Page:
Much to the chagrin of the three reading older boys, Mary and Gabe giggle nonstop, smearing chocolate on each other’s faces and swatting each other like puppies. By the time we spot the treeline, everyone is anxious to spill out of the car and begin our annual search for a tree.
I think, when I tell people we cut our own tree, they imagine a Christmas forest with one beautiful little pine after another vying for the crowning spot in our family room. Rather, it’s kind of bleak– miles of sagebrush, lots of aspens and here and there a few evergreens. Most of the trees are way too tall at 50 or 60 feet, others are tiny and many have branches only on one side. Our goal is never to find the perfect tree, just one that will work.
Upon seeing our tree, people ask two questions–“How did you get it home?” (answered above) and “H0w do you get the star on top?” We used to tip it sideways to decorate the top, but this year we came up with the brilliant idea of scooting it over to the balcony.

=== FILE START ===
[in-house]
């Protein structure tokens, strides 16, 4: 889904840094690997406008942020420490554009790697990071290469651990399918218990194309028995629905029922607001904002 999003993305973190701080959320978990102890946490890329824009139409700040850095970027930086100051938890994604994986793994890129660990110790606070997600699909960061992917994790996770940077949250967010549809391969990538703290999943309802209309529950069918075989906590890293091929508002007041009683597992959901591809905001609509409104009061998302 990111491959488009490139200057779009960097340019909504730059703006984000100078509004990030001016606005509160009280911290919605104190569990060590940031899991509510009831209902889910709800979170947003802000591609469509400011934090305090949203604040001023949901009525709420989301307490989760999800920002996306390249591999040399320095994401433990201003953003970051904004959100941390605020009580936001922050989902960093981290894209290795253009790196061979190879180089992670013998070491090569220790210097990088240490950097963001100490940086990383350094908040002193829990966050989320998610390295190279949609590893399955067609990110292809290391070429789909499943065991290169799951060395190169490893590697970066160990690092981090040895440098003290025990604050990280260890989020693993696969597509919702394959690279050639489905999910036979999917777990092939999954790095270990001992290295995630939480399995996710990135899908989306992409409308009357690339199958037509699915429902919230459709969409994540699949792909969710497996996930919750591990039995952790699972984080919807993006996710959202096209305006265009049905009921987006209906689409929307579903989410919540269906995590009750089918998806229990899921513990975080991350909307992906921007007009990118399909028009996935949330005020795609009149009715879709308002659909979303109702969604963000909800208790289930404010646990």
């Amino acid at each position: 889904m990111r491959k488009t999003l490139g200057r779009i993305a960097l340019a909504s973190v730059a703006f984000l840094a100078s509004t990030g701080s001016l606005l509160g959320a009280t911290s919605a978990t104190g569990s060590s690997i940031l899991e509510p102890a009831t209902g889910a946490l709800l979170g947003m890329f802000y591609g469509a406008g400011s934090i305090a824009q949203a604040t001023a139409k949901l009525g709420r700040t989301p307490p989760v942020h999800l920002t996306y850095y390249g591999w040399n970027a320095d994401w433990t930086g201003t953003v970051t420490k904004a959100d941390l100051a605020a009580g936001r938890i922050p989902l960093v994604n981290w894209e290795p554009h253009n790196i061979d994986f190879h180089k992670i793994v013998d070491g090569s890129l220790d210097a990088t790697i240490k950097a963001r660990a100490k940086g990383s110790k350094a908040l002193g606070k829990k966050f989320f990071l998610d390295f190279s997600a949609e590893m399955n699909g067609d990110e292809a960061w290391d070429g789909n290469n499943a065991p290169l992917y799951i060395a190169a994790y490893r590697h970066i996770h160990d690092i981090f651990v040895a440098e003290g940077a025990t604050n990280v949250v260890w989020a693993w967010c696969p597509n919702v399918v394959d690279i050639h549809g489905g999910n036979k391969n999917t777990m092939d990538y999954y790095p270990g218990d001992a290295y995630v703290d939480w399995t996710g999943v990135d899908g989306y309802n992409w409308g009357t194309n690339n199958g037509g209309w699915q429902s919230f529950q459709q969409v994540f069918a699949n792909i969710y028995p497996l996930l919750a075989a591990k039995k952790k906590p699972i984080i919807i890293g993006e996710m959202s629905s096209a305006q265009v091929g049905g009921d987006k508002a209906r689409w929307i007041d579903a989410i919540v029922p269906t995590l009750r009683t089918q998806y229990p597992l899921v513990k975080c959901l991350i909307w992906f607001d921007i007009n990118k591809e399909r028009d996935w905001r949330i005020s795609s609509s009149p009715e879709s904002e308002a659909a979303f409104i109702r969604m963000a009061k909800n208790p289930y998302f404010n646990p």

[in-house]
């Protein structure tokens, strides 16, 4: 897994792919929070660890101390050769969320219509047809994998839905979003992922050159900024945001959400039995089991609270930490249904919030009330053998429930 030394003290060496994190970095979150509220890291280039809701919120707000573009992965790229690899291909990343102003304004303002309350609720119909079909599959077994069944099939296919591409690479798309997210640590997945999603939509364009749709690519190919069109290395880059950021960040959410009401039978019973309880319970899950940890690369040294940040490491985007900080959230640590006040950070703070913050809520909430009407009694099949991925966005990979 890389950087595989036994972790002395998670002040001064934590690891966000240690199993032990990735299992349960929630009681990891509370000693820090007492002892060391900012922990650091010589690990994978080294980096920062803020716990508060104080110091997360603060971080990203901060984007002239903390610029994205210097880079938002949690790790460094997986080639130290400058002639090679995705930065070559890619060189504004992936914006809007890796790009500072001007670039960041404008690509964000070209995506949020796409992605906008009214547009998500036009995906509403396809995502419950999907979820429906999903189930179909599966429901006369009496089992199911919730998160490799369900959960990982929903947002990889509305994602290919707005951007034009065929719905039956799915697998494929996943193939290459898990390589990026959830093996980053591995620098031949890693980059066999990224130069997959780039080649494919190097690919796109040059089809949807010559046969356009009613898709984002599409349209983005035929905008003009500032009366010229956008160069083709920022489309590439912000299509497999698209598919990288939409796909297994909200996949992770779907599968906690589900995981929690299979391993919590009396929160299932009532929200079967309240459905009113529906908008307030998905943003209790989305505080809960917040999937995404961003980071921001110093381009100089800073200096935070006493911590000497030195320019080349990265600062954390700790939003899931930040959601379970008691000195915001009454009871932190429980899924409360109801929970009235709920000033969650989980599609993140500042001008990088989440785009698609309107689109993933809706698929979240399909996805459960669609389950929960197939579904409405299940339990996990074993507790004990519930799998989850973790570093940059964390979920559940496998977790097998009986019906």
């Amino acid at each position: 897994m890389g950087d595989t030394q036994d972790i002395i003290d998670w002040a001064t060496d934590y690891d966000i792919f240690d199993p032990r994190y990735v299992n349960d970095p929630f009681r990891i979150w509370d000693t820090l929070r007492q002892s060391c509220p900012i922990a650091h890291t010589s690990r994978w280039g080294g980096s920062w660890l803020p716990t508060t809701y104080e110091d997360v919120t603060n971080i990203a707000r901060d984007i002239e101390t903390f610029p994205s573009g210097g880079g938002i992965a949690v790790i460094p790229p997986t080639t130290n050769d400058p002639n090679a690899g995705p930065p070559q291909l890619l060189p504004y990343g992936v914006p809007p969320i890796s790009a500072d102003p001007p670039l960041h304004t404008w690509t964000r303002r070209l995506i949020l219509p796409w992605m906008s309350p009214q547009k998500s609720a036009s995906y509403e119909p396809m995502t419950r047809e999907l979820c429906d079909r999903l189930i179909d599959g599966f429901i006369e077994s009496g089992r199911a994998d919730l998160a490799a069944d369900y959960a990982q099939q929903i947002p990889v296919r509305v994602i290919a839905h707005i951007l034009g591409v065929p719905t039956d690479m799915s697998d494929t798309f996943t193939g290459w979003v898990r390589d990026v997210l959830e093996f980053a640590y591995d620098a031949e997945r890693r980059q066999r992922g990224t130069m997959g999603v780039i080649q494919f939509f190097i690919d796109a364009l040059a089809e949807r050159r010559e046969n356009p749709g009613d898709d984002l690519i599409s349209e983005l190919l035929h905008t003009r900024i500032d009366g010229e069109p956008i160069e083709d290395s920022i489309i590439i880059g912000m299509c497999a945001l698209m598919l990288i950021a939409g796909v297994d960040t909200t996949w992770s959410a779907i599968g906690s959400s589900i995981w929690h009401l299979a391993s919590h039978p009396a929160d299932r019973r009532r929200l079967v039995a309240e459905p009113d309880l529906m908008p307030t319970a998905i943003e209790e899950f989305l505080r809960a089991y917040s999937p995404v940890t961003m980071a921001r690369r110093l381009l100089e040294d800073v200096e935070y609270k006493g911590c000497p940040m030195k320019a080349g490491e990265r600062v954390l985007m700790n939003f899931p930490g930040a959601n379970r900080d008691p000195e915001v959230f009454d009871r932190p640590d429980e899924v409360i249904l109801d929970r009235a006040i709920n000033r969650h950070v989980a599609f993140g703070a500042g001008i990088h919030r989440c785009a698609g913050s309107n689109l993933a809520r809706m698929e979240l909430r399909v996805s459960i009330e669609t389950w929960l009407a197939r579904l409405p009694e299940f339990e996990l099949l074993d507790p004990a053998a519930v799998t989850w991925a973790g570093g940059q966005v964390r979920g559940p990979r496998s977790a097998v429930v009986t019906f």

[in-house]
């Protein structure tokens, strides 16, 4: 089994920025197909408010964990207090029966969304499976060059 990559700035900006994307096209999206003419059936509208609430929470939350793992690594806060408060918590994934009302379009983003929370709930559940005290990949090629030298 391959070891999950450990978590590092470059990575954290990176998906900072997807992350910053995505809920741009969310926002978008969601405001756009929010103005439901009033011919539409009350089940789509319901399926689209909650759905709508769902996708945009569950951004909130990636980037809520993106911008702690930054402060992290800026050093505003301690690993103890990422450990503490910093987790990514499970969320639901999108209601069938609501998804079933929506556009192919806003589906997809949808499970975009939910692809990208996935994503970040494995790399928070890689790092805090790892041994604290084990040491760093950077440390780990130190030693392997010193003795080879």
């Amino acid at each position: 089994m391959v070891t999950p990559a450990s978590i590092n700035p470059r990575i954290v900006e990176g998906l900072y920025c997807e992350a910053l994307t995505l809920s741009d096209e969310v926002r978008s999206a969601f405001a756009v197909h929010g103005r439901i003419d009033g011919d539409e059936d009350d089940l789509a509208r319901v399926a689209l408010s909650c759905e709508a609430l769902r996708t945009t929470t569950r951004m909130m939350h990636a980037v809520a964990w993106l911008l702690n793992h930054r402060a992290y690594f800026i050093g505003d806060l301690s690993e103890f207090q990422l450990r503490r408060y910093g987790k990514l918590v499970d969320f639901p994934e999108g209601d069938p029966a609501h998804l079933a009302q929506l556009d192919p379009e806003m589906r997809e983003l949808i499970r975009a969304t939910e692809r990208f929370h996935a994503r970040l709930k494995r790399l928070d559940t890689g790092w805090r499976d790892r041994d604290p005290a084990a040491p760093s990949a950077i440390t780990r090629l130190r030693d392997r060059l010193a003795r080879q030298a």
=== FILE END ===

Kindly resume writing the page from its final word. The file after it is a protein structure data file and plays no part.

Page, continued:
We use the same star my sister gave us twenty years ago– small, simple, beautiful.
Helping Mary find the perfect spot for pink dolly.
Hans risks his life to place Santa correctly.
Once the top is decorated, we move the tree to it’s proper spot (shedding needles and covering our hands and hair with sap).
Should I be nervous about my baby girl on that ladder? I’ll be honest, ladders make tree decorating twice as fun.
Kitty watches the fun from Grandma Zoe’s Christmas village.
We used to ration our ornaments- two per branch– but with the addition of Grandma Zoe’s boxes of beauty we hang with reckless abandon. Every limb is lush and heavy with sparkling glass.
I’ll be honest, photos simply can’t do it justice. You’ll need to stop by and see it in person.
Because somehow, the barely passable tree in the woods always becomes absolutely
p.s. if you live in Utah and want to cut your own tree, you can buy a permit for $10 at the Heber Valley Ranger Station the Saturday after Halloween.